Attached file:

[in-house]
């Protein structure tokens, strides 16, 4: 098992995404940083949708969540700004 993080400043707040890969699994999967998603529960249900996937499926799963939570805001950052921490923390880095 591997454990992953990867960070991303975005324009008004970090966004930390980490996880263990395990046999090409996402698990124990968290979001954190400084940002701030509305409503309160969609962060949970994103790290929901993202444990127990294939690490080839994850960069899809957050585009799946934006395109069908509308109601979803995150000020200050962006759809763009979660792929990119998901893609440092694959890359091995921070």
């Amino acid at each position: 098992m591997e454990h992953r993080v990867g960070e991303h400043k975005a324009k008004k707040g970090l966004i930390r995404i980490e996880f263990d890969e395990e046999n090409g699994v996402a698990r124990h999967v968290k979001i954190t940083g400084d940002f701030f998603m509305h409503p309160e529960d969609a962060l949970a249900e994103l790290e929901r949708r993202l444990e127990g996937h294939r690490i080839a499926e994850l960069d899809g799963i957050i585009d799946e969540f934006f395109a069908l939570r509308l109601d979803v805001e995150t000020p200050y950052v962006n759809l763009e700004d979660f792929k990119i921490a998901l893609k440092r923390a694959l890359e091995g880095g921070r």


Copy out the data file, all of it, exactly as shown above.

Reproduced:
[in-house]
């Protein structure tokens, strides 16, 4: 098992995404940083949708969540700004 993080400043707040890969699994999967998603529960249900996937499926799963939570805001950052921490923390880095 591997454990992953990867960070991303975005324009008004970090966004930390980490996880263990395990046999090409996402698990124990968290979001954190400084940002701030509305409503309160969609962060949970994103790290929901993202444990127990294939690490080839994850960069899809957050585009799946934006395109069908509308109601979803995150000020200050962006759809763009979660792929990119998901893609440092694959890359091995921070």
């Amino acid at each position: 098992m591997e454990h992953r993080v990867g960070e991303h400043k975005a324009k008004k707040g970090l966004i930390r995404i980490e996880f263990d890969e395990e046999n090409g699994v996402a698990r124990h999967v968290k979001i954190t940083g400084d940002f701030f998603m509305h409503p309160e529960d969609a962060l949970a249900e994103l790290e929901r949708r993202l444990e127990g996937h294939r690490i080839a499926e994850l960069d899809g799963i957050i585009d799946e969540f934006f395109a069908l939570r509308l109601d979803v805001e995150t000020p200050y950052v962006n759809l763009e700004d979660f792929k990119i921490a998901l893609k440092r923390a694959l890359e091995g880095g921070r």